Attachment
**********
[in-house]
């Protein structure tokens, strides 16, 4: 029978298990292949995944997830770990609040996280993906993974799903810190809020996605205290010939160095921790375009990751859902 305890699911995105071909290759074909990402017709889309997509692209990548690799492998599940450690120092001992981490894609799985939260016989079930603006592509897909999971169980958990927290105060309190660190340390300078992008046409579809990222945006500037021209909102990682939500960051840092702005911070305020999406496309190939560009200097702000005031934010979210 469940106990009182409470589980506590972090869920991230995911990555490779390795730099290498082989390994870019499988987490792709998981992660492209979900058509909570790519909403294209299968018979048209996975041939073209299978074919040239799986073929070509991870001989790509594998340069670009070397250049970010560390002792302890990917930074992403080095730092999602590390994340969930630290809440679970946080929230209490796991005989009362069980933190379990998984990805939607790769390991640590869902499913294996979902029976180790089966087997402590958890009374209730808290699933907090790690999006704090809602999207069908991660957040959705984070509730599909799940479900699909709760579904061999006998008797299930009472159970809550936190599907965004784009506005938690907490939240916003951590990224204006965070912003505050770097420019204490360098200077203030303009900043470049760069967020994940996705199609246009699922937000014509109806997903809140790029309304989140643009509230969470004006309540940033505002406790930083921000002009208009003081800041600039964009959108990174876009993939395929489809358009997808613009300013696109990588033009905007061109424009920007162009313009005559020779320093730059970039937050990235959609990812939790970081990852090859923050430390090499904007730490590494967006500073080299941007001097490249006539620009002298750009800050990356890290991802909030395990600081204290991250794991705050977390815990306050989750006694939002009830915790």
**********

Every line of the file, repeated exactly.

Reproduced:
[in-house]
């Protein structure tokens, strides 16, 4: 029978298990292949995944997830770990609040996280993906993974799903810190809020996605205290010939160095921790375009990751859902 305890699911995105071909290759074909990402017709889309997509692209990548690799492998599940450690120092001992981490894609799985939260016989079930603006592509897909999971169980958990927290105060309190660190340390300078992008046409579809990222945006500037021209909102990682939500960051840092702005911070305020999406496309190939560009200097702000005031934010979210 469940106990009182409470589980506590972090869920991230995911990555490779390795730099290498082989390994870019499988987490792709998981992660492209979900058509909570790519909403294209299968018979048209996975041939073209299978074919040239799986073929070509991870001989790509594998340069670009070397250049970010560390002792302890990917930074992403080095730092999602590390994340969930630290809440679970946080929230209490796991005989009362069980933190379990998984990805939607790769390991640590869902499913294996979902029976180790089966087997402590958890009374209730808290699933907090790690999006704090809602999207069908991660957040959705984070509730599909799940479900699909709760579904061999006998008797299930009472159970809550936190599907965004784009506005938690907490939240916003951590990224204006965070912003505050770097420019204490360098200077203030303009900043470049760069967020994940996705199609246009699922937000014509109806997903809140790029309304989140643009509230969470004006309540940033505002406790930083921000002009208009003081800041600039964009959108990174876009993939395929489809358009997808613009300013696109990588033009905007061109424009920007162009313009005559020779320093730059970039937050990235959609990812939790970081990852090859923050430390090499904007730490590494967006500073080299941007001097490249006539620009002298750009800050990356890290991802909030395990600081204290991250794991705050977390815990306050989750006694939002009830915790």